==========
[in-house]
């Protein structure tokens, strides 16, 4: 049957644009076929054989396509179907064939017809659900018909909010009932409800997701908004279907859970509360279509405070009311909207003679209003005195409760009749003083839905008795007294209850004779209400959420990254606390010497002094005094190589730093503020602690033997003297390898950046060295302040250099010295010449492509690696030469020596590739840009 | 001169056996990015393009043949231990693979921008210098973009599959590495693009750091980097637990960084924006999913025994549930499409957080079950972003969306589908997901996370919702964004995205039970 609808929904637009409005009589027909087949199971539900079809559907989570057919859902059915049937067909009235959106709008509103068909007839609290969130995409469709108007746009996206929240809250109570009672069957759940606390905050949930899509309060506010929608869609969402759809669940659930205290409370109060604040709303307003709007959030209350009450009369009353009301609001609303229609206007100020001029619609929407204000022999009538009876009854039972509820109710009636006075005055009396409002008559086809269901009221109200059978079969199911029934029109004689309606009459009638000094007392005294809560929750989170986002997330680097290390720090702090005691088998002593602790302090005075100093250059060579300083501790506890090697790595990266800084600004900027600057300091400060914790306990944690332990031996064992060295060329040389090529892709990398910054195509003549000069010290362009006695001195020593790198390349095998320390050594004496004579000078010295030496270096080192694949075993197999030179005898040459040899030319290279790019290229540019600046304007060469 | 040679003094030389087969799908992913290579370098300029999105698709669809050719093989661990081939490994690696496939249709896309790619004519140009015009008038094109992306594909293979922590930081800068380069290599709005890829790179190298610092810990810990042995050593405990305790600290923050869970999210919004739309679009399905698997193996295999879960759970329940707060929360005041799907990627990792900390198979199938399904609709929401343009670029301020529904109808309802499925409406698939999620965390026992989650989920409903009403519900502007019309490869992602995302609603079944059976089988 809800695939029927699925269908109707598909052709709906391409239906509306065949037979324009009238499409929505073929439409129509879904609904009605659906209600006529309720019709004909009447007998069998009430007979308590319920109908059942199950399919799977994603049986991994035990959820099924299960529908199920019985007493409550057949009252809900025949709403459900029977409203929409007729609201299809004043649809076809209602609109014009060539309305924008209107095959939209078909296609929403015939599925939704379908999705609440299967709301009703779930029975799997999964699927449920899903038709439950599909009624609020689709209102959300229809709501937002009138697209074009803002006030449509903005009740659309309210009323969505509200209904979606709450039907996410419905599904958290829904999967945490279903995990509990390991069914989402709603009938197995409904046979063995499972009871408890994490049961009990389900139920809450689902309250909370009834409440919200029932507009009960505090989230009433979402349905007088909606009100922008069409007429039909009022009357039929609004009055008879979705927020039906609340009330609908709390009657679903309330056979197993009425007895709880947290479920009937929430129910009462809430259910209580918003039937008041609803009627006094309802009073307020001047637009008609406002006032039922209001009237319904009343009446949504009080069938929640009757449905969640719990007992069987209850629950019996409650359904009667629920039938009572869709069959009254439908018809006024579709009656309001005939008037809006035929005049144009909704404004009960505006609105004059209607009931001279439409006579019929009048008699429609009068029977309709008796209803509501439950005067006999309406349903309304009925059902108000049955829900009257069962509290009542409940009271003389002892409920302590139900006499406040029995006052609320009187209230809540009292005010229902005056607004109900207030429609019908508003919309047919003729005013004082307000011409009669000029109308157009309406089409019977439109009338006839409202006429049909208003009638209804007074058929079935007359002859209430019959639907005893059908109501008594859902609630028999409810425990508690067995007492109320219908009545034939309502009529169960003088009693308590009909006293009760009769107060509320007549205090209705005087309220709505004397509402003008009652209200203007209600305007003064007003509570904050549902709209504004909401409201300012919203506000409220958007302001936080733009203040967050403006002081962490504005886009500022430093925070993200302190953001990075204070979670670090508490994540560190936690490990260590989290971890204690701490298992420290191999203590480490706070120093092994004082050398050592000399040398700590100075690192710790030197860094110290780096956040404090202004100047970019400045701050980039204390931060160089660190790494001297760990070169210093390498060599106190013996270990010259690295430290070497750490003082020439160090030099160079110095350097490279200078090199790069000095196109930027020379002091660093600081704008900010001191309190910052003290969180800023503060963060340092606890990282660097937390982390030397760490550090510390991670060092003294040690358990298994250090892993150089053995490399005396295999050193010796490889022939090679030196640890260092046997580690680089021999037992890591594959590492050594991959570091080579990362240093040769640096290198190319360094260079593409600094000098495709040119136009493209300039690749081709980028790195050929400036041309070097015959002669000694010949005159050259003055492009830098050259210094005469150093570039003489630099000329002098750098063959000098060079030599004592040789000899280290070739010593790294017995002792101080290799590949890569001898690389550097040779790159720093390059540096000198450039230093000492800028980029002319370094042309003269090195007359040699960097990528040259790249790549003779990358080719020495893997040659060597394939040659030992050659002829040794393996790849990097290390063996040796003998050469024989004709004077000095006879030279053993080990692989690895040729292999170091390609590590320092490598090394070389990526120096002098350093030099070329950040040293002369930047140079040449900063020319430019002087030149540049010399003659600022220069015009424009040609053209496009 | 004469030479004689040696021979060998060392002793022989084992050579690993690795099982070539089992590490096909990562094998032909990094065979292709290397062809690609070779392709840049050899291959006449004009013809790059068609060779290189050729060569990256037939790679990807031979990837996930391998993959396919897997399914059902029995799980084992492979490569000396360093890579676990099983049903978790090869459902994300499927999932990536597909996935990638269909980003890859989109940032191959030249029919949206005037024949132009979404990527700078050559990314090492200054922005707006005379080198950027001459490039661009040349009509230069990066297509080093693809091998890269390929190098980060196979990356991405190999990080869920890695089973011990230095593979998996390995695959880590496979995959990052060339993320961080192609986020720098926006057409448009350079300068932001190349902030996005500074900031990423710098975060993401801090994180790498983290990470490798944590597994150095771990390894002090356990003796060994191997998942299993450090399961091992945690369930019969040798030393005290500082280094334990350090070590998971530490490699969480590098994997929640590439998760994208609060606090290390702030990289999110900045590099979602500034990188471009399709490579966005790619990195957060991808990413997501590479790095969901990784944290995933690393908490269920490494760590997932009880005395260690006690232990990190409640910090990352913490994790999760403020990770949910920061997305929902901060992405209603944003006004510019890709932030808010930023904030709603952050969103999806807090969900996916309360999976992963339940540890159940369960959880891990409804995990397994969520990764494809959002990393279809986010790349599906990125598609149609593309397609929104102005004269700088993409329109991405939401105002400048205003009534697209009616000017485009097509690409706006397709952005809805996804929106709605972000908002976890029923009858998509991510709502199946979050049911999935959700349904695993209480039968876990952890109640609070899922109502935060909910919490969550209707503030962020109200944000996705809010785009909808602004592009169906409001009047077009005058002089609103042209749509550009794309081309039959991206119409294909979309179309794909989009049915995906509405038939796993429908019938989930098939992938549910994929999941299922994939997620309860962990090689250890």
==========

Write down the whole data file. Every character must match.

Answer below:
[in-house]
């Protein structure tokens, strides 16, 4: 049957644009076929054989396509179907064939017809659900018909909010009932409800997701908004279907859970509360279509405070009311909207003679209003005195409760009749003083839905008795007294209850004779209400959420990254606390010497002094005094190589730093503020602690033997003297390898950046060295302040250099010295010449492509690696030469020596590739840009 | 001169056996990015393009043949231990693979921008210098973009599959590495693009750091980097637990960084924006999913025994549930499409957080079950972003969306589908997901996370919702964004995205039970 609808929904637009409005009589027909087949199971539900079809559907989570057919859902059915049937067909009235959106709008509103068909007839609290969130995409469709108007746009996206929240809250109570009672069957759940606390905050949930899509309060506010929608869609969402759809669940659930205290409370109060604040709303307003709007959030209350009450009369009353009301609001609303229609206007100020001029619609929407204000022999009538009876009854039972509820109710009636006075005055009396409002008559086809269901009221109200059978079969199911029934029109004689309606009459009638000094007392005294809560929750989170986002997330680097290390720090702090005691088998002593602790302090005075100093250059060579300083501790506890090697790595990266800084600004900027600057300091400060914790306990944690332990031996064992060295060329040389090529892709990398910054195509003549000069010290362009006695001195020593790198390349095998320390050594004496004579000078010295030496270096080192694949075993197999030179005898040459040899030319290279790019290229540019600046304007060469 | 040679003094030389087969799908992913290579370098300029999105698709669809050719093989661990081939490994690696496939249709896309790619004519140009015009008038094109992306594909293979922590930081800068380069290599709005890829790179190298610092810990810990042995050593405990305790600290923050869970999210919004739309679009399905698997193996295999879960759970329940707060929360005041799907990627990792900390198979199938399904609709929401343009670029301020529904109808309802499925409406698939999620965390026992989650989920409903009403519900502007019309490869992602995302609603079944059976089988 809800695939029927699925269908109707598909052709709906391409239906509306065949037979324009009238499409929505073929439409129509879904609904009605659906209600006529309720019709004909009447007998069998009430007979308590319920109908059942199950399919799977994603049986991994035990959820099924299960529908199920019985007493409550057949009252809900025949709403459900029977409203929409007729609201299809004043649809076809209602609109014009060539309305924008209107095959939209078909296609929403015939599925939704379908999705609440299967709301009703779930029975799997999964699927449920899903038709439950599909009624609020689709209102959300229809709501937002009138697209074009803002006030449509903005009740659309309210009323969505509200209904979606709450039907996410419905599904958290829904999967945490279903995990509990390991069914989402709603009938197995409904046979063995499972009871408890994490049961009990389900139920809450689902309250909370009834409440919200029932507009009960505090989230009433979402349905007088909606009100922008069409007429039909009022009357039929609004009055008879979705927020039906609340009330609908709390009657679903309330056979197993009425007895709880947290479920009937929430129910009462809430259910209580918003039937008041609803009627006094309802009073307020001047637009008609406002006032039922209001009237319904009343009446949504009080069938929640009757449905969640719990007992069987209850629950019996409650359904009667629920039938009572869709069959009254439908018809006024579709009656309001005939008037809006035929005049144009909704404004009960505006609105004059209607009931001279439409006579019929009048008699429609009068029977309709008796209803509501439950005067006999309406349903309304009925059902108000049955829900009257069962509290009542409940009271003389002892409920302590139900006499406040029995006052609320009187209230809540009292005010229902005056607004109900207030429609019908508003919309047919003729005013004082307000011409009669000029109308157009309406089409019977439109009338006839409202006429049909208003009638209804007074058929079935007359002859209430019959639907005893059908109501008594859902609630028999409810425990508690067995007492109320219908009545034939309502009529169960003088009693308590009909006293009760009769107060509320007549205090209705005087309220709505004397509402003008009652209200203007209600305007003064007003509570904050549902709209504004909401409201300012919203506000409220958007302001936080733009203040967050403006002081962490504005886009500022430093925070993200302190953001990075204070979670670090508490994540560190936690490990260590989290971890204690701490298992420290191999203590480490706070120093092994004082050398050592000399040398700590100075690192710790030197860094110290780096956040404090202004100047970019400045701050980039204390931060160089660190790494001297760990070169210093390498060599106190013996270990010259690295430290070497750490003082020439160090030099160079110095350097490279200078090199790069000095196109930027020379002091660093600081704008900010001191309190910052003290969180800023503060963060340092606890990282660097937390982390030397760490550090510390991670060092003294040690358990298994250090892993150089053995490399005396295999050193010796490889022939090679030196640890260092046997580690680089021999037992890591594959590492050594991959570091080579990362240093040769640096290198190319360094260079593409600094000098495709040119136009493209300039690749081709980028790195050929400036041309070097015959002669000694010949005159050259003055492009830098050259210094005469150093570039003489630099000329002098750098063959000098060079030599004592040789000899280290070739010593790294017995002792101080290799590949890569001898690389550097040779790159720093390059540096000198450039230093000492800028980029002319370094042309003269090195007359040699960097990528040259790249790549003779990358080719020495893997040659060597394939040659030992050659002829040794393996790849990097290390063996040796003998050469024989004709004077000095006879030279053993080990692989690895040729292999170091390609590590320092490598090394070389990526120096002098350093030099070329950040040293002369930047140079040449900063020319430019002087030149540049010399003659600022220069015009424009040609053209496009 | 004469030479004689040696021979060998060392002793022989084992050579690993690795099982070539089992590490096909990562094998032909990094065979292709290397062809690609070779392709840049050899291959006449004009013809790059068609060779290189050729060569990256037939790679990807031979990837996930391998993959396919897997399914059902029995799980084992492979490569000396360093890579676990099983049903978790090869459902994300499927999932990536597909996935990638269909980003890859989109940032191959030249029919949206005037024949132009979404990527700078050559990314090492200054922005707006005379080198950027001459490039661009040349009509230069990066297509080093693809091998890269390929190098980060196979990356991405190999990080869920890695089973011990230095593979998996390995695959880590496979995959990052060339993320961080192609986020720098926006057409448009350079300068932001190349902030996005500074900031990423710098975060993401801090994180790498983290990470490798944590597994150095771990390894002090356990003796060994191997998942299993450090399961091992945690369930019969040798030393005290500082280094334990350090070590998971530490490699969480590098994997929640590439998760994208609060606090290390702030990289999110900045590099979602500034990188471009399709490579966005790619990195957060991808990413997501590479790095969901990784944290995933690393908490269920490494760590997932009880005395260690006690232990990190409640910090990352913490994790999760403020990770949910920061997305929902901060992405209603944003006004510019890709932030808010930023904030709603952050969103999806807090969900996916309360999976992963339940540890159940369960959880891990409804995990397994969520990764494809959002990393279809986010790349599906990125598609149609593309397609929104102005004269700088993409329109991405939401105002400048205003009534697209009616000017485009097509690409706006397709952005809805996804929106709605972000908002976890029923009858998509991510709502199946979050049911999935959700349904695993209480039968876990952890109640609070899922109502935060909910919490969550209707503030962020109200944000996705809010785009909808602004592009169906409001009047077009005058002089609103042209749509550009794309081309039959991206119409294909979309179309794909989009049915995906509405038939796993429908019938989930098939992938549910994929999941299922994939997620309860962990090689250890």